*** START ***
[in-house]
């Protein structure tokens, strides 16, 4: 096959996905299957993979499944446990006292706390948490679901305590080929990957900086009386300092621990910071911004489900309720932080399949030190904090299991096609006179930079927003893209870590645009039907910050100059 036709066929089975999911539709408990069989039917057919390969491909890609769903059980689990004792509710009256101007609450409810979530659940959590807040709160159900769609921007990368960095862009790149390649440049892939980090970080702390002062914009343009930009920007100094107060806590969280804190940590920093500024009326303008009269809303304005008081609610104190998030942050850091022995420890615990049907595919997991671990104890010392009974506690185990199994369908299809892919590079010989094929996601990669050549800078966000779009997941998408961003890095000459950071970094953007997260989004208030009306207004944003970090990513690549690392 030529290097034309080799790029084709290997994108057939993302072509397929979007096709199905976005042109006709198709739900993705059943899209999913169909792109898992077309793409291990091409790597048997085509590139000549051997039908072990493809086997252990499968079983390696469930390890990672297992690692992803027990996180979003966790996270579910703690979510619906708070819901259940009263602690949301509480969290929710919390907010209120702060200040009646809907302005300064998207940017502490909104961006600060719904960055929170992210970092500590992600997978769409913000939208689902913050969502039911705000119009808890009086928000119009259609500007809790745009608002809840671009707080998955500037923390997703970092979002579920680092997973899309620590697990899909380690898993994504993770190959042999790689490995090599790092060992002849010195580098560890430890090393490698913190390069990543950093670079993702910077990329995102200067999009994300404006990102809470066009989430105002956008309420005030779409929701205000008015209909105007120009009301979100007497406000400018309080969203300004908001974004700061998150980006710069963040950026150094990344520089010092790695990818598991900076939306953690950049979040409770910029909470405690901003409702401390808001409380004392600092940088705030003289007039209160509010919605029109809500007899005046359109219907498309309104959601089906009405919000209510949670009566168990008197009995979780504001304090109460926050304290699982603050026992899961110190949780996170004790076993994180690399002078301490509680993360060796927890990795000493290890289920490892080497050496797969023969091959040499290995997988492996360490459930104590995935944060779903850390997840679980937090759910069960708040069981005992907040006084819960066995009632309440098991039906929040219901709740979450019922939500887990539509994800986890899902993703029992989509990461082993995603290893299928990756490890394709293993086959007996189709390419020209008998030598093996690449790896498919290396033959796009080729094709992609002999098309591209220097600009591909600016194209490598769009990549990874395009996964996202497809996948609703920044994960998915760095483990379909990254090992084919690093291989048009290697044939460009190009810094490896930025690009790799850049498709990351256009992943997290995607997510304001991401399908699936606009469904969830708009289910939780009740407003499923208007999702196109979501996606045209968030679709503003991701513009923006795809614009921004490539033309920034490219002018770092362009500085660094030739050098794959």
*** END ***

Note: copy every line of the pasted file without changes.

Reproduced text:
[in-house]
């Protein structure tokens, strides 16, 4: 096959996905299957993979499944446990006292706390948490679901305590080929990957900086009386300092621990910071911004489900309720932080399949030190904090299991096609006179930079927003893209870590645009039907910050100059 036709066929089975999911539709408990069989039917057919390969491909890609769903059980689990004792509710009256101007609450409810979530659940959590807040709160159900769609921007990368960095862009790149390649440049892939980090970080702390002062914009343009930009920007100094107060806590969280804190940590920093500024009326303008009269809303304005008081609610104190998030942050850091022995420890615990049907595919997991671990104890010392009974506690185990199994369908299809892919590079010989094929996601990669050549800078966000779009997941998408961003890095000459950071970094953007997260989004208030009306207004944003970090990513690549690392 030529290097034309080799790029084709290997994108057939993302072509397929979007096709199905976005042109006709198709739900993705059943899209999913169909792109898992077309793409291990091409790597048997085509590139000549051997039908072990493809086997252990499968079983390696469930390890990672297992690692992803027990996180979003966790996270579910703690979510619906708070819901259940009263602690949301509480969290929710919390907010209120702060200040009646809907302005300064998207940017502490909104961006600060719904960055929170992210970092500590992600997978769409913000939208689902913050969502039911705000119009808890009086928000119009259609500007809790745009608002809840671009707080998955500037923390997703970092979002579920680092997973899309620590697990899909380690898993994504993770190959042999790689490995090599790092060992002849010195580098560890430890090393490698913190390069990543950093670079993702910077990329995102200067999009994300404006990102809470066009989430105002956008309420005030779409929701205000008015209909105007120009009301979100007497406000400018309080969203300004908001974004700061998150980006710069963040950026150094990344520089010092790695990818598991900076939306953690950049979040409770910029909470405690901003409702401390808001409380004392600092940088705030003289007039209160509010919605029109809500007899005046359109219907498309309104959601089906009405919000209510949670009566168990008197009995979780504001304090109460926050304290699982603050026992899961110190949780996170004790076993994180690399002078301490509680993360060796927890990795000493290890289920490892080497050496797969023969091959040499290995997988492996360490459930104590995935944060779903850390997840679980937090759910069960708040069981005992907040006084819960066995009632309440098991039906929040219901709740979450019922939500887990539509994800986890899902993703029992989509990461082993995603290893299928990756490890394709293993086959007996189709390419020209008998030598093996690449790896498919290396033959796009080729094709992609002999098309591209220097600009591909600016194209490598769009990549990874395009996964996202497809996948609703920044994960998915760095483990379909990254090992084919690093291989048009290697044939460009190009810094490896930025690009790799850049498709990351256009992943997290995607997510304001991401399908699936606009469904969830708009289910939780009740407003499923208007999702196109979501996606045209968030679709503003991701513009923006795809614009921004490539033309920034490219002018770092362009500085660094030739050098794959």